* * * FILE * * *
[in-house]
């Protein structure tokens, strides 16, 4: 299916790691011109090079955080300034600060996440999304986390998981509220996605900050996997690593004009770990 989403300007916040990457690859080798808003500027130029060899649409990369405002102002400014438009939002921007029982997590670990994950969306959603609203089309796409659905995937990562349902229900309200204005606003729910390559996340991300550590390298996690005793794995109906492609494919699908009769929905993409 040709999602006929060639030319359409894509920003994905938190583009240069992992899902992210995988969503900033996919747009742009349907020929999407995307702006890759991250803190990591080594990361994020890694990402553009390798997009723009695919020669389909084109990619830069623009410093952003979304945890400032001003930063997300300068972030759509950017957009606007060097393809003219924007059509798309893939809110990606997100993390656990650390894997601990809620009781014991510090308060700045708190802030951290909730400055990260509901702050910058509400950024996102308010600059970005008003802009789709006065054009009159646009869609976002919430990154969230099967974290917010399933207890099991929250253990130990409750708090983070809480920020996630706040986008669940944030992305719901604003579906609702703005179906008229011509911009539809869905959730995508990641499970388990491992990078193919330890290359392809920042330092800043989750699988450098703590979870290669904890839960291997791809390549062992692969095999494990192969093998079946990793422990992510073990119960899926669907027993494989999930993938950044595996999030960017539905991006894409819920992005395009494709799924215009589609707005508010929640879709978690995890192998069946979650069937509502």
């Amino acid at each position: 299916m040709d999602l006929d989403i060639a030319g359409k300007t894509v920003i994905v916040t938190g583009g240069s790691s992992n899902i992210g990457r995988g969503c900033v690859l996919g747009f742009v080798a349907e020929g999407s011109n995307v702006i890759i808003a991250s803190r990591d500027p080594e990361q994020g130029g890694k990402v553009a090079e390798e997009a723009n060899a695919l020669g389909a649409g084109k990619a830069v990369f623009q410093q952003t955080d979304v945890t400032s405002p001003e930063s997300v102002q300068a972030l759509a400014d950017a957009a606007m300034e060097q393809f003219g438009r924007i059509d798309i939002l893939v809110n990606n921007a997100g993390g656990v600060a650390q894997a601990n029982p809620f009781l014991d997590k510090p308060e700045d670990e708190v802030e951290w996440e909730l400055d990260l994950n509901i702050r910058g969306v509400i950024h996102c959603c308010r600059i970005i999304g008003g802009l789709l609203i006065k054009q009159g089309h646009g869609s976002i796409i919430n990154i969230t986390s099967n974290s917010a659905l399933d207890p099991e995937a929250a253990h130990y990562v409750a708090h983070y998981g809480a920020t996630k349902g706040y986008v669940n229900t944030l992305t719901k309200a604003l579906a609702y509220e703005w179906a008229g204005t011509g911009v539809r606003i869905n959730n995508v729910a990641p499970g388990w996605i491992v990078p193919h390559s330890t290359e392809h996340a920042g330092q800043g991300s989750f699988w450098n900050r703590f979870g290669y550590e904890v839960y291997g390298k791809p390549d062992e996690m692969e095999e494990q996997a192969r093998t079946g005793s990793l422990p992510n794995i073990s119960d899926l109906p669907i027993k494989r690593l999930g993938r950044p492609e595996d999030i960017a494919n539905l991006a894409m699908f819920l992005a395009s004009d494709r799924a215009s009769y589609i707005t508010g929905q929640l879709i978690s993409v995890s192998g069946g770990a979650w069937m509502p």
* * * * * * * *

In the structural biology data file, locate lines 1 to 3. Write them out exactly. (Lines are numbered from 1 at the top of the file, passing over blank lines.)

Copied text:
[in-house]
């Protein structure tokens, strides 16, 4: 299916790691011109090079955080300034600060996440999304986390998981509220996605900050996997690593004009770990 989403300007916040990457690859080798808003500027130029060899649409990369405002102002400014438009939002921007029982997590670990994950969306959603609203089309796409659905995937990562349902229900309200204005606003729910390559996340991300550590390298996690005793794995109906492609494919699908009769929905993409 040709999602006929060639030319359409894509920003994905938190583009240069992992899902992210995988969503900033996919747009742009349907020929999407995307702006890759991250803190990591080594990361994020890694990402553009390798997009723009695919020669389909084109990619830069623009410093952003979304945890400032001003930063997300300068972030759509950017957009606007060097393809003219924007059509798309893939809110990606997100993390656990650390894997601990809620009781014991510090308060700045708190802030951290909730400055990260509901702050910058509400950024996102308010600059970005008003802009789709006065054009009159646009869609976002919430990154969230099967974290917010399933207890099991929250253990130990409750708090983070809480920020996630706040986008669940944030992305719901604003579906609702703005179906008229011509911009539809869905959730995508990641499970388990491992990078193919330890290359392809920042330092800043989750699988450098703590979870290669904890839960291997791809390549062992692969095999494990192969093998079946990793422990992510073990119960899926669907027993494989999930993938950044595996999030960017539905991006894409819920992005395009494709799924215009589609707005508010929640879709978690995890192998069946979650069937509502």
């Amino acid at each position: 299916m040709d999602l006929d989403i060639a030319g359409k300007t894509v920003i994905v916040t938190g583009g240069s790691s992992n899902i992210g990457r995988g969503c900033v690859l996919g747009f742009v080798a349907e020929g999407s011109n995307v702006i890759i808003a991250s803190r990591d500027p080594e990361q994020g130029g890694k990402v553009a090079e390798e997009a723009n060899a695919l020669g389909a649409g084109k990619a830069v990369f623009q410093q952003t955080d979304v945890t400032s405002p001003e930063s997300v102002q300068a972030l759509a400014d950017a957009a606007m300034e060097q393809f003219g438009r924007i059509d798309i939002l893939v809110n990606n921007a997100g993390g656990v600060a650390q894997a601990n029982p809620f009781l014991d997590k510090p308060e700045d670990e708190v802030e951290w996440e909730l400055d990260l994950n509901i702050r910058g969306v509400i950024h996102c959603c308010r600059i970005i999304g008003g802009l789709l609203i006065k054009q009159g089309h646009g869609s976002i796409i919430n990154i969230t986390s099967n974290s917010a659905l399933d207890p099991e995937a929250a253990h130990y990562v409750a708090h983070y998981g809480a920020t996630k349902g706040y986008v669940n229900t944030l992305t719901k309200a604003l579906a609702y509220e703005w179906a008229g204005t011509g911009v539809r606003i869905n959730n995508v729910a990641p499970g388990w996605i491992v990078p193919h390559s330890t290359e392809h996340a920042g330092q800043g991300s989750f699988w450098n900050r703590f979870g290669y550590e904890v839960y291997g390298k791809p390549d062992e996690m692969e095999e494990q996997a192969r093998t079946g005793s990793l422990p992510n794995i073990s119960d899926l109906p669907i027993k494989r690593l999930g993938r950044p492609e595996d999030i960017a494919n539905l991006a894409m699908f819920l992005a395009s004009d494709r799924a215009s009769y589609i707005t508010g929905q929640l879709i978690s993409v995890s192998g069946g770990a979650w069937m509502p």